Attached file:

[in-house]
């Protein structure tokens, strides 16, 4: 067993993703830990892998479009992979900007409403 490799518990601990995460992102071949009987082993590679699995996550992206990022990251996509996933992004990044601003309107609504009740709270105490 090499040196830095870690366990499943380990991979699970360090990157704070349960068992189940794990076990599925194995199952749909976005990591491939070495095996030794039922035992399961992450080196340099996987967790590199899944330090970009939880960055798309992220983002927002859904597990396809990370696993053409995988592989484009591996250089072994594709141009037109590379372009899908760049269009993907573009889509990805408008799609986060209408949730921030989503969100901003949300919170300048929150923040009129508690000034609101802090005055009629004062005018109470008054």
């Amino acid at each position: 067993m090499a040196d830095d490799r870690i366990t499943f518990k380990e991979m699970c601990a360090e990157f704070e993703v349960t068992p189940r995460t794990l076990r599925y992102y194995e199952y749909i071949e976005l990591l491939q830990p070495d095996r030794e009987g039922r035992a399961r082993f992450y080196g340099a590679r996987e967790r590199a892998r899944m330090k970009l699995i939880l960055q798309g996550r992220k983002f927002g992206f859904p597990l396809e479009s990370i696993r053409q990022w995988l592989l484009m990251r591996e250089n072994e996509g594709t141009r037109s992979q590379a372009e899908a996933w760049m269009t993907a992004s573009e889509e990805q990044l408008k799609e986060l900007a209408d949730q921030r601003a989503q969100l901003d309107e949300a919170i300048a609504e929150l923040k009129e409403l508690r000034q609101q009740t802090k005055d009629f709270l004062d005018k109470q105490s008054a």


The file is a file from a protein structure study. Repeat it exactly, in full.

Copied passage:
[in-house]
């Protein structure tokens, strides 16, 4: 067993993703830990892998479009992979900007409403 490799518990601990995460992102071949009987082993590679699995996550992206990022990251996509996933992004990044601003309107609504009740709270105490 090499040196830095870690366990499943380990991979699970360090990157704070349960068992189940794990076990599925194995199952749909976005990591491939070495095996030794039922035992399961992450080196340099996987967790590199899944330090970009939880960055798309992220983002927002859904597990396809990370696993053409995988592989484009591996250089072994594709141009037109590379372009899908760049269009993907573009889509990805408008799609986060209408949730921030989503969100901003949300919170300048929150923040009129508690000034609101802090005055009629004062005018109470008054």
């Amino acid at each position: 067993m090499a040196d830095d490799r870690i366990t499943f518990k380990e991979m699970c601990a360090e990157f704070e993703v349960t068992p189940r995460t794990l076990r599925y992102y194995e199952y749909i071949e976005l990591l491939q830990p070495d095996r030794e009987g039922r035992a399961r082993f992450y080196g340099a590679r996987e967790r590199a892998r899944m330090k970009l699995i939880l960055q798309g996550r992220k983002f927002g992206f859904p597990l396809e479009s990370i696993r053409q990022w995988l592989l484009m990251r591996e250089n072994e996509g594709t141009r037109s992979q590379a372009e899908a996933w760049m269009t993907a992004s573009e889509e990805q990044l408008k799609e986060l900007a209408d949730q921030r601003a989503q969100l901003d309107e949300a919170i300048a609504e929150l923040k009129e409403l508690r000034q609101q009740t802090k005055d009629f709270l004062d005018k109470q105490s008054a």